#TimeToTalk Day 2018: How You Can Reach Out To Others & Talk About Mental Health

January 31, 2018

Tomorrow is the 1st of February and #TimeToTalk Day, a day set up by charity Time To Change in order to get people talking more about mental health.

Yes, mental health is spoken about a lot more than it was ten years ago, however it is those suffering who find it the hardest to reach out.

Shame, isolation, guilt, embarrassment and fear are just some of the emotions felt by those suffering from mental health issues when it comes to talking about it with anyone else.

Speaking from experience, I was incredibly embarrassed and ashamed of my diagnosis.

I felt alone and like no-one understood.

That is where awareness days like #TimeToTalk can change attitudes and open people’s eyes.

All it can take sometimes is “are you ok?” or “I am here for you” to make someone feel like they aren’t completely alone.

The concept of #TimeToTalk this year is that we can often think it is inappropriate or uncomfortable to talk about mental health in public, however we should strike up the conversation wherever we are! It isn’t something to whisper about or hide from. 1 in 4 of us will suffer with a mental health problem at some point in our lives, so removing the stigma may help those in need get help faster.

Striking up a conversation can seem daunting, but it doesn’t necessarily have to be:



Don’t ever feel pressurised into telling someone about your mental health if you don’t want to. You don’t owe anyone and you shouldn’t feel guilty about keeping it from certain people.

For me I told just my mum and she was the only one who knew for years until I was sure I wanted my friends to know. Be selective and picky with who you trust. Look into seeing a therapist if you don’t want to tell anyone. Last year I finally plucked up the courage to seek a therapist and it has changed my life.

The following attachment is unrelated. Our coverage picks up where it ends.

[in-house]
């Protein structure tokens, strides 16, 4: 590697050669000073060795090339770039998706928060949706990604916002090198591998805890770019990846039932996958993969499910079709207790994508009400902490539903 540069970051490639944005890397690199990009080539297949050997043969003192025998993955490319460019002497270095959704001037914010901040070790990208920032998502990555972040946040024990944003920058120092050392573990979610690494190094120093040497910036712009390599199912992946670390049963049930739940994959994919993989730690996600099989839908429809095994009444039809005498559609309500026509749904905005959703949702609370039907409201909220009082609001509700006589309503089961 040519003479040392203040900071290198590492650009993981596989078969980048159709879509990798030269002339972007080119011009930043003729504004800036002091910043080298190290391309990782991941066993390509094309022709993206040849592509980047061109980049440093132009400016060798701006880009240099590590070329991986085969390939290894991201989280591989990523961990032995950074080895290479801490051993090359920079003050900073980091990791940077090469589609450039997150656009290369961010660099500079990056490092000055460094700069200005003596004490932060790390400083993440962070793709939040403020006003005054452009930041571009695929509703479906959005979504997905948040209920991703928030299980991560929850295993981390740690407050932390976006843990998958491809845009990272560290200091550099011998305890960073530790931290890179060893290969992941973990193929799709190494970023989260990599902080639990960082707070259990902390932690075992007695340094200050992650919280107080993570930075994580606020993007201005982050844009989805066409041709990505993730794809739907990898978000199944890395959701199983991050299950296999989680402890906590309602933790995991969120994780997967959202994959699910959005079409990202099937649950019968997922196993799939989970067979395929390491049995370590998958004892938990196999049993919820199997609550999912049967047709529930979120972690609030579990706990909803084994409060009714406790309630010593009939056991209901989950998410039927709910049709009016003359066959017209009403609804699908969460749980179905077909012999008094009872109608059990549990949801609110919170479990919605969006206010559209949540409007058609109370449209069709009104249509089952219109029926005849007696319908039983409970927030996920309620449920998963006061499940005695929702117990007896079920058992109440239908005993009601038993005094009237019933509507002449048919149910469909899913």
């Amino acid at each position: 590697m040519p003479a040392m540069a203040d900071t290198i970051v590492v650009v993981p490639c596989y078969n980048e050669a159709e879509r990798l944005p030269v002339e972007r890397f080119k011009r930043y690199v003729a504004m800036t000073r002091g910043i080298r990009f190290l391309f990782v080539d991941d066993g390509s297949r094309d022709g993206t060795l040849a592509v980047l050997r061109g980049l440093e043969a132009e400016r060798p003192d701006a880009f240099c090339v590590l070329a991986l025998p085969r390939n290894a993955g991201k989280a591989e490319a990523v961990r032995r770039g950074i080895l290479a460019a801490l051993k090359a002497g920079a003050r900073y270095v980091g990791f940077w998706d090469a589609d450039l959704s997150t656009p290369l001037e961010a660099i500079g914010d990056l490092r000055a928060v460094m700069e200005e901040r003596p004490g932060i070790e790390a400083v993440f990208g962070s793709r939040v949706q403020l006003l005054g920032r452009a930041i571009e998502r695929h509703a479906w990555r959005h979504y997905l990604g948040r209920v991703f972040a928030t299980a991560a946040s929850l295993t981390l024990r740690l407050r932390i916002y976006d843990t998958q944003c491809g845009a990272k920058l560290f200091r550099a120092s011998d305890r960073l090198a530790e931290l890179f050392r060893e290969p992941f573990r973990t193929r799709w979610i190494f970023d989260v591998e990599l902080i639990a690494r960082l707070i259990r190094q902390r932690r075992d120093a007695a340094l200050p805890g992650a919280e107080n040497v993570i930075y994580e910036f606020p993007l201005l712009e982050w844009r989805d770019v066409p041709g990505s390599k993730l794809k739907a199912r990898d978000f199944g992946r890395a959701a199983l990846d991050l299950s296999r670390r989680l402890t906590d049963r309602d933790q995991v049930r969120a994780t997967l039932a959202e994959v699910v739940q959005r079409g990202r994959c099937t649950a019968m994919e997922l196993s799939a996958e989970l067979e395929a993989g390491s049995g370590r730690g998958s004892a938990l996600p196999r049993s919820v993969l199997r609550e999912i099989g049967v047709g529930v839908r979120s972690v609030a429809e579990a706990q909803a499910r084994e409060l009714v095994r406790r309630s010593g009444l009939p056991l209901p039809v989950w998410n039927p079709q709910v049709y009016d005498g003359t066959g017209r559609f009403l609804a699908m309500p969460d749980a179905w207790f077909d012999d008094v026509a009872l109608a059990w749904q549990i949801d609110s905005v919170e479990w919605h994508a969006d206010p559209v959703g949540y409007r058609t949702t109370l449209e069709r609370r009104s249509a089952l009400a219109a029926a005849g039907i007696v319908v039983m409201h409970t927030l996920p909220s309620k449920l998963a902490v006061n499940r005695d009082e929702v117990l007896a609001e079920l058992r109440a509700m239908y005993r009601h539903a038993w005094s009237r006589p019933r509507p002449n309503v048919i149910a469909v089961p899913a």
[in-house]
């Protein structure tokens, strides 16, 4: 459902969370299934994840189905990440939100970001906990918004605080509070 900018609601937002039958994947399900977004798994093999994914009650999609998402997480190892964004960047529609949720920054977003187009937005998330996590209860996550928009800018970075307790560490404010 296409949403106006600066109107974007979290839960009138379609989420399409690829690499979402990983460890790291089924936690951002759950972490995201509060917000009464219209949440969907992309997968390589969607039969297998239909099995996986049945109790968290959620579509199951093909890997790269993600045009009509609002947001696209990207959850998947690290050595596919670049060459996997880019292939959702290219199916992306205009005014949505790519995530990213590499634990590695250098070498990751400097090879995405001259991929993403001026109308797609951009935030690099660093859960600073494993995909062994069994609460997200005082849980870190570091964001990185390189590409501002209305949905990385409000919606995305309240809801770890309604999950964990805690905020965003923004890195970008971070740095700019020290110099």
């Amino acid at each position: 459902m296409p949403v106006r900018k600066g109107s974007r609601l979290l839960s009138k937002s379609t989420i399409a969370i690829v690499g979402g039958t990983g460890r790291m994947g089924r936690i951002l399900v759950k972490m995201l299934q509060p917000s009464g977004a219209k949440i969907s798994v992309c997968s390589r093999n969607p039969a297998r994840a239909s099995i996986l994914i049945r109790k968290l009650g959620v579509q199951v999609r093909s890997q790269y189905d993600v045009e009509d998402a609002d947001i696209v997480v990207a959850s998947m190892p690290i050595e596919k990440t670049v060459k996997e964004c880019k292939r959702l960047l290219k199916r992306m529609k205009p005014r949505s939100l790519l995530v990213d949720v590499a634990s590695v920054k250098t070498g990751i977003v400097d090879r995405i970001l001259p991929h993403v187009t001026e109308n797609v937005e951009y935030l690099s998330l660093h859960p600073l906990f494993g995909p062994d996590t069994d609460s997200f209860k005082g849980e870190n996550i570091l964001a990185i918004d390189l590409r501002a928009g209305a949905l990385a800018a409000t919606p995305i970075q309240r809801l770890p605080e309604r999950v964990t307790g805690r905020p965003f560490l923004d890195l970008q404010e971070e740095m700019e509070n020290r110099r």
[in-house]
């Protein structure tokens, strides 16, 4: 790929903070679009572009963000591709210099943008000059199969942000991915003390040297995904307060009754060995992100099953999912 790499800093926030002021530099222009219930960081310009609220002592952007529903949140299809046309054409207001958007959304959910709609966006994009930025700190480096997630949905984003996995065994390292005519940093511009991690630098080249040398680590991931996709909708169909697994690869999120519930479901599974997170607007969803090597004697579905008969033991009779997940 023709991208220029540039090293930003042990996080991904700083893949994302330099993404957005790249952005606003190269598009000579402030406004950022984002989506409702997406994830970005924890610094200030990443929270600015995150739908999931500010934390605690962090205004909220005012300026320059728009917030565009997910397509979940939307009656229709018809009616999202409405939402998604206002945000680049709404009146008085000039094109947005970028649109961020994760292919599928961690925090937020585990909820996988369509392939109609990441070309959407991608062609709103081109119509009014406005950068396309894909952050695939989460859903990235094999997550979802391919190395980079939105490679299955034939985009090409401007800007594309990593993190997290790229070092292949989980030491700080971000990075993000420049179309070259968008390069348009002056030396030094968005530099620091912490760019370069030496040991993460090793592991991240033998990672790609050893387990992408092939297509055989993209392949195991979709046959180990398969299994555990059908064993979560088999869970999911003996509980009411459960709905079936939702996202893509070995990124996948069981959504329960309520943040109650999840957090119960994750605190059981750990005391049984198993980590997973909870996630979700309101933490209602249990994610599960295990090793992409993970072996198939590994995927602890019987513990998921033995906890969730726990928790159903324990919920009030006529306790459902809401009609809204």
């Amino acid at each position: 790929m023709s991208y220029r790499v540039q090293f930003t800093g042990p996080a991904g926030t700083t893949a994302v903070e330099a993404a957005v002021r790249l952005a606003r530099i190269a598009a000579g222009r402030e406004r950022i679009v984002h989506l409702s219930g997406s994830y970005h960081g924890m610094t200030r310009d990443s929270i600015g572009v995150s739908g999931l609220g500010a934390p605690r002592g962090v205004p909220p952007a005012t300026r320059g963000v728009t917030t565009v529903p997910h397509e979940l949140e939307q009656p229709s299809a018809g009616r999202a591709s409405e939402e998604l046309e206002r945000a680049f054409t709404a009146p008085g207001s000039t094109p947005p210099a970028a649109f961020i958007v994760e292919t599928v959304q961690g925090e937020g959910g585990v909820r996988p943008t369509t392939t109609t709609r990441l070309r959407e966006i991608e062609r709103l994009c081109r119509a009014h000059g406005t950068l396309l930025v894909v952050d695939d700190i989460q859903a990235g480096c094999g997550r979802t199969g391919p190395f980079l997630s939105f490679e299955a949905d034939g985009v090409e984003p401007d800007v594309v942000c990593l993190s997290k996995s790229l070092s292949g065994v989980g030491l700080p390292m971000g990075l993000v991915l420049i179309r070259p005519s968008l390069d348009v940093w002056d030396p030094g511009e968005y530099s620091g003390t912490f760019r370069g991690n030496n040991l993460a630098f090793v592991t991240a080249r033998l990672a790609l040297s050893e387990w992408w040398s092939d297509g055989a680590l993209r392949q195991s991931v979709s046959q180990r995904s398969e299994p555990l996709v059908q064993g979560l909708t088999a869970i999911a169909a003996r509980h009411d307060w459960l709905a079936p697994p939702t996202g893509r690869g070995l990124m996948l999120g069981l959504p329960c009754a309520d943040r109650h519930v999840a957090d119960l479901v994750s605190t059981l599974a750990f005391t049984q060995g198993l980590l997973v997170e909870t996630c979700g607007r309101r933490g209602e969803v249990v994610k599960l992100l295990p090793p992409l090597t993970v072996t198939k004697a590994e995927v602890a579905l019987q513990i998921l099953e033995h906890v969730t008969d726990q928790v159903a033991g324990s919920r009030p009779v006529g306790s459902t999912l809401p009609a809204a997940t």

If you are wanting to talk about your own mental health, find a time and place which is comfortable for you. If being in public is too daunting why not meet at your house to strike up conversation.

If it is a friend or family member you want to check on, make sure it isn’t somewhere they would feel awkward like in a busy social situation. Try and see it from their point of view to think about how you would react.



Thanks to everyone now owning a mobile, it can be a blessing for those who find it harder to talk face to face. Talking about mental health doesn’t have to include grand gestures. If you feel more comfortable sending a text to your friend or leaving a note for your mum then do what you feel works for you.



When you have decided who you want to tell, when/where you want to do it and how you want to tell them you must trust yourself to be as open or closed as you feel comfortable with.

Being honest with others can help to build trust with others. You never know what issues people are really living with behind what they convey everyday, you may find them confiding in you too.


H x

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